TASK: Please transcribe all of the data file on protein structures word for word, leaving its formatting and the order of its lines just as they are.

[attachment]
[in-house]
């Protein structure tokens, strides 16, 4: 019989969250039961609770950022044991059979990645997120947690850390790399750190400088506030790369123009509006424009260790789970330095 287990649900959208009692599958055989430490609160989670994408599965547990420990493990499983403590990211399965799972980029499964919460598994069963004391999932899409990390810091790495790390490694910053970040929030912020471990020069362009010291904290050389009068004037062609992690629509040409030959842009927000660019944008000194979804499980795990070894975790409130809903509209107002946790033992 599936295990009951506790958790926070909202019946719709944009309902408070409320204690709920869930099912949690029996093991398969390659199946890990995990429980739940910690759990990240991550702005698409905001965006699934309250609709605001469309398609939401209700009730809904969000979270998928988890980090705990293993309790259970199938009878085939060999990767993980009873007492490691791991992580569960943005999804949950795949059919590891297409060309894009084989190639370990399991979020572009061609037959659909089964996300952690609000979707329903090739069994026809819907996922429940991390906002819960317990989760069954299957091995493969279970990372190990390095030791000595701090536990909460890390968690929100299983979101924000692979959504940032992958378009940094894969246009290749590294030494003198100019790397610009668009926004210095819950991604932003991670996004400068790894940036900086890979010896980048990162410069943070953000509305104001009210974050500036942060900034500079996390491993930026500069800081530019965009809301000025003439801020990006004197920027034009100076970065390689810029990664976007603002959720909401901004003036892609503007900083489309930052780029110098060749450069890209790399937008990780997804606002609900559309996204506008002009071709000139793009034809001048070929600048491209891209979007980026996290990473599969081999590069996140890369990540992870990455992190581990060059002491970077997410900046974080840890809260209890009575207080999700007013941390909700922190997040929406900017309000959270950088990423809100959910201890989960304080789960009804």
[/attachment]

[in-house]
């Protein structure tokens, strides 16, 4: 019989969250039961609770950022044991059979990645997120947690850390790399750190400088506030790369123009509006424009260790789970330095 287990649900959208009692599958055989430490609160989670994408599965547990420990493990499983403590990211399965799972980029499964919460598994069963004391999932899409990390810091790495790390490694910053970040929030912020471990020069362009010291904290050389009068004037062609992690629509040409030959842009927000660019944008000194979804499980795990070894975790409130809903509209107002946790033992 599936295990009951506790958790926070909202019946719709944009309902408070409320204690709920869930099912949690029996093991398969390659199946890990995990429980739940910690759990990240991550702005698409905001965006699934309250609709605001469309398609939401209700009730809904969000979270998928988890980090705990293993309790259970199938009878085939060999990767993980009873007492490691791991992580569960943005999804949950795949059919590891297409060309894009084989190639370990399991979020572009061609037959659909089964996300952690609000979707329903090739069994026809819907996922429940991390906002819960317990989760069954299957091995493969279970990372190990390095030791000595701090536990909460890390968690929100299983979101924000692979959504940032992958378009940094894969246009290749590294030494003198100019790397610009668009926004210095819950991604932003991670996004400068790894940036900086890979010896980048990162410069943070953000509305104001009210974050500036942060900034500079996390491993930026500069800081530019965009809301000025003439801020990006004197920027034009100076970065390689810029990664976007603002959720909401901004003036892609503007900083489309930052780029110098060749450069890209790399937008990780997804606002609900559309996204506008002009071709000139793009034809001048070929600048491209891209979007980026996290990473599969081999590069996140890369990540992870990455992190581990060059002491970077997410900046974080840890809260209890009575207080999700007013941390909700922190997040929406900017309000959270950088990423809100959910201890989960304080789960009804």